Grace's Guide

British Industrial History

Grace's Guide is the leading source of historical information on industry and manufacturing in Britain. This web publication contains 134,030 pages of information and 213,093 images on early companies, their products and the people who designed and built them.

Salmons and Sons

From Graces Guide

Jump to: navigation, search
November 1909.
1914.
King automiobile March 1916.
1917
January 1920.
January 1920.
January 1920.
August 1923
August 1926. Cleveland Light Six.
1927.
October 1931.
October 1936.

of Newport Pagnell, Bucks

of London (showroom)

1830 Company established as a small coachbuilder and traded as Joseph Salmons

1869 Announcement 'Joseph Salmons, Coach Builder, etc. Newport Pagnell, most gratefully thanks the nobility, clergy, gentry, and public generally, for the kind patronage bestowed on him for a period of nearly 40 years, and now takes this opportunity of informing them that he has this day taken his sons Thomas and Joseph Salmons into Partnership, and that for the future the Business will be carried them under the name of Salmons and Sons,'[1]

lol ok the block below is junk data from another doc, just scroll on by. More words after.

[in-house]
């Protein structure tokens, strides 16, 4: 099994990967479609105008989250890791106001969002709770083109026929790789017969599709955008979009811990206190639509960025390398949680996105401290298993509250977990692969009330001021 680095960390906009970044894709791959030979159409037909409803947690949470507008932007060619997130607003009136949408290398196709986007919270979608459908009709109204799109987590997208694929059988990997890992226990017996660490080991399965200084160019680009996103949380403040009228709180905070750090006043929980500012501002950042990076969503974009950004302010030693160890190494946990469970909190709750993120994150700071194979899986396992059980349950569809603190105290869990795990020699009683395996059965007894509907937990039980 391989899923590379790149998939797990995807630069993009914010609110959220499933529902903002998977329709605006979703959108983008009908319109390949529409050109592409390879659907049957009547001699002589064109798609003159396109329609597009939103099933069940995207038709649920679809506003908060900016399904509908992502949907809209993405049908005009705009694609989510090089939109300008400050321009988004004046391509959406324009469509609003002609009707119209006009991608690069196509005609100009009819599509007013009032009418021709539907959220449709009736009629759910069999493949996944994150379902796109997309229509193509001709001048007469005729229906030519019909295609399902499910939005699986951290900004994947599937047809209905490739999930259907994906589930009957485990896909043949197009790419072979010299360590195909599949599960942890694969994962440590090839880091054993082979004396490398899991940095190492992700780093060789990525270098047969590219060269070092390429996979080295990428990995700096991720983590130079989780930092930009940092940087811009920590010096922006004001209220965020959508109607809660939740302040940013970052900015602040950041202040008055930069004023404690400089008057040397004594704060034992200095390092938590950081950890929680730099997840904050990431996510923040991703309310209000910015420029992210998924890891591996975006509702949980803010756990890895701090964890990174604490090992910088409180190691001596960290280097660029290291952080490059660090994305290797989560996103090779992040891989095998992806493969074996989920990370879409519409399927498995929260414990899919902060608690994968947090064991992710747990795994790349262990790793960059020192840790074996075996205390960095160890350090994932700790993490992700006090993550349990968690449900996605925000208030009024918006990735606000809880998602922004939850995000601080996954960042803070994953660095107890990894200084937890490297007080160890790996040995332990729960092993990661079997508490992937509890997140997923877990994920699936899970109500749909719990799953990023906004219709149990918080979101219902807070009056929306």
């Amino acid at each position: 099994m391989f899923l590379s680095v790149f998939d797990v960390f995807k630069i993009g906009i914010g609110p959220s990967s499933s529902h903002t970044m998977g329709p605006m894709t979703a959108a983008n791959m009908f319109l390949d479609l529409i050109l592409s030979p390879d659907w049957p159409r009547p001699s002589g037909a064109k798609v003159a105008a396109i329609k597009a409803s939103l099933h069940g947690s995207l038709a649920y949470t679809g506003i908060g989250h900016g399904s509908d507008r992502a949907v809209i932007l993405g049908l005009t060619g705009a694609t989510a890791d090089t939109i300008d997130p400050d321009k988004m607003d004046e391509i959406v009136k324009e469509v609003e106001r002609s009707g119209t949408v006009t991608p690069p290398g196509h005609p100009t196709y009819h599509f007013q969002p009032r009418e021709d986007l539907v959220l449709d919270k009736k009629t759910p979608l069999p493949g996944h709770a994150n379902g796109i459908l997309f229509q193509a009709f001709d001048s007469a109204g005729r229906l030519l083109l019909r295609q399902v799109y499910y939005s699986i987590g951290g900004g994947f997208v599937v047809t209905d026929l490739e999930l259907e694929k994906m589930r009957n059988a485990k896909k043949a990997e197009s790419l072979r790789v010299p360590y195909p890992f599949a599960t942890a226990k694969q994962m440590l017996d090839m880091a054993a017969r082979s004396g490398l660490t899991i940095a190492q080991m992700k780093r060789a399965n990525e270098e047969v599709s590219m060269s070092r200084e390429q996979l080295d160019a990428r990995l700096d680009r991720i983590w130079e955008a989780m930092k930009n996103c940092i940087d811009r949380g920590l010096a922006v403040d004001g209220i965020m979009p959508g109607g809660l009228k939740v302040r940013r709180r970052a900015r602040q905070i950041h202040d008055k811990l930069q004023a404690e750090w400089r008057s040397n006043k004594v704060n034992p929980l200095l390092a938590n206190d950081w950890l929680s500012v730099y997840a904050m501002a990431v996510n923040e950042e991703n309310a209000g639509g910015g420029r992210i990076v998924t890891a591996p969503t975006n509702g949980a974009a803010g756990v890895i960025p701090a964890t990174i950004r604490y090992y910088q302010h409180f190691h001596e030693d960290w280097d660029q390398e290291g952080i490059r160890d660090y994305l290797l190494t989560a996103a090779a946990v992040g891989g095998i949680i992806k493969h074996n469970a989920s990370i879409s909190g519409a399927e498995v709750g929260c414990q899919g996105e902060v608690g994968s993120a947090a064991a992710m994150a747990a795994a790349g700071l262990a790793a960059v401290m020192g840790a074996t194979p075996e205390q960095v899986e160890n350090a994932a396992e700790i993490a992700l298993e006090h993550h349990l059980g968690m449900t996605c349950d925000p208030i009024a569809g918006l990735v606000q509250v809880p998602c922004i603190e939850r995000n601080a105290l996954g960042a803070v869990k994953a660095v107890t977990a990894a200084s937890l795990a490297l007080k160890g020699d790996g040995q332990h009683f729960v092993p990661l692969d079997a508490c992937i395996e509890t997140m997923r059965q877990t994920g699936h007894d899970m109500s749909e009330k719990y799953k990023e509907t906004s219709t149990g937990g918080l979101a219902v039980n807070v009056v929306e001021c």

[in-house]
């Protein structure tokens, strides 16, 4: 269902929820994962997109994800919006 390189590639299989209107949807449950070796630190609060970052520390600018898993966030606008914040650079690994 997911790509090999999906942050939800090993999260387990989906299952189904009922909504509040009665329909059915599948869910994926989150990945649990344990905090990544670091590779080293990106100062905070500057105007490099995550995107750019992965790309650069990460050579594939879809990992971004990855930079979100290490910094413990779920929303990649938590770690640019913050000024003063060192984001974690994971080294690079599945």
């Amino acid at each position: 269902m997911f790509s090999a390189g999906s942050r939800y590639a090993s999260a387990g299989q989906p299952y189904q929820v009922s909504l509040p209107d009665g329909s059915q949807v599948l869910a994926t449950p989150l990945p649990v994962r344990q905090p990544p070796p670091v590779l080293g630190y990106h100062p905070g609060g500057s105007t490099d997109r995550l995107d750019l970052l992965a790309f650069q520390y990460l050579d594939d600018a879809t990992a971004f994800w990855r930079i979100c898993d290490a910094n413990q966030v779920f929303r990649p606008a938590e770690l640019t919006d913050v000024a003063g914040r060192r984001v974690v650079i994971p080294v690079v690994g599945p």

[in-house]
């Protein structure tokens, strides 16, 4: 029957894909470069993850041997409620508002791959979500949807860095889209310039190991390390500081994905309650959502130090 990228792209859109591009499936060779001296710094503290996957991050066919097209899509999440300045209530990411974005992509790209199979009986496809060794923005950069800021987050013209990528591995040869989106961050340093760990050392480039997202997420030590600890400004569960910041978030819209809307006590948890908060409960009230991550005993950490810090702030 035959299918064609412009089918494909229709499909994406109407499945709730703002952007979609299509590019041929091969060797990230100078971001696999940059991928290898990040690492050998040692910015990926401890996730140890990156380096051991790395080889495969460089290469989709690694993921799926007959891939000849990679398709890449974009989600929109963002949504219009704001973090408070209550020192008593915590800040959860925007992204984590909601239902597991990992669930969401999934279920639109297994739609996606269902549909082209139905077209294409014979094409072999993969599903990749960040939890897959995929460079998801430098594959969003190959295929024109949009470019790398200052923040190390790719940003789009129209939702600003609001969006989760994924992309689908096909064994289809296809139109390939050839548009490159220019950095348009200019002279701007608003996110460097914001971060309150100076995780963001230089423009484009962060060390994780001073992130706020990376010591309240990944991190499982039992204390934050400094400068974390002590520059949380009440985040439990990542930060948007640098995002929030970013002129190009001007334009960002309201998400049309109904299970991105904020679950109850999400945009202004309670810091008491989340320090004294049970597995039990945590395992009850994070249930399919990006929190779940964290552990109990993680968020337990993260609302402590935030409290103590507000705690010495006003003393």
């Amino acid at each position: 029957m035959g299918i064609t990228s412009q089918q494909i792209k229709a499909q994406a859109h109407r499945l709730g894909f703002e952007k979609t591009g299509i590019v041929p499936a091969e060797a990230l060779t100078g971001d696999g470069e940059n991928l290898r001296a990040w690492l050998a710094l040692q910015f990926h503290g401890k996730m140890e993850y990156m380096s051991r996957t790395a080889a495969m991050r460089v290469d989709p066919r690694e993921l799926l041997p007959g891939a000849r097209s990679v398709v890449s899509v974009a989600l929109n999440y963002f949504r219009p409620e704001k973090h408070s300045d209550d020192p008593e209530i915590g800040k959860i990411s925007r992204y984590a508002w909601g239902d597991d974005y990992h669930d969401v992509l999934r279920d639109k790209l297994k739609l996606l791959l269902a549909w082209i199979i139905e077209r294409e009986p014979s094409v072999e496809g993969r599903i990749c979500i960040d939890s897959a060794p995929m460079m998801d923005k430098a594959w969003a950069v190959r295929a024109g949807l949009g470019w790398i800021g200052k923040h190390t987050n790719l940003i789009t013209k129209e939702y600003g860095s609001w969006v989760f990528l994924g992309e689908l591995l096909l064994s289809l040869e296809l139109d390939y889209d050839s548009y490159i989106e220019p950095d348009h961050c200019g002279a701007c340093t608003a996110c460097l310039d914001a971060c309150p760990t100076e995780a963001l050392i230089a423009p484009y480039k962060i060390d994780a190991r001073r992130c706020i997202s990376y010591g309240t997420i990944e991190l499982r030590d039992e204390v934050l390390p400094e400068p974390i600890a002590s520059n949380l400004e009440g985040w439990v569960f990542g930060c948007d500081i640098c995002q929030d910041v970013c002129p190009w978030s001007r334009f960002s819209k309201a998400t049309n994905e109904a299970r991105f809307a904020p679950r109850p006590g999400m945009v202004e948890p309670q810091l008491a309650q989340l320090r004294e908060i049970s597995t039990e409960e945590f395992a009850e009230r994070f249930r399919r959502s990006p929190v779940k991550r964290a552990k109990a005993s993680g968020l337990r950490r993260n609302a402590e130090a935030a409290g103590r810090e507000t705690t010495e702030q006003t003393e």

c1898 With the advent of the internal combustion engine, the company progressed into developing coachbuilt cars.

1899 Advertising that they specialise in vehicles seating ten or twelve persons.[2]

Importer of King early automobile from America.

1914 Carriage and expert motor car body builders. Employees 300. [3]

1923 Salmons Light Car Co built 11.9hp and 13.9hp cars

1925 Announced the Tickford All Weather saloon, which was actually a convertible with the hood mechanism operated by inserting and turning a handle in the rear quarter-panel.

By the late 1930s, 450 people were employed producing 30 car bodies a week.

1942 the company ceased family ownership and became Tickford Motor Bodies, simply known by the name of Tickford.

See Also

Loading...

Sources of Information

  1. Croydon's Weekly Standard - Saturday 09 January 1869
  2. The Autocar 1899/03/18
  3. 1914 Whitakers Red Book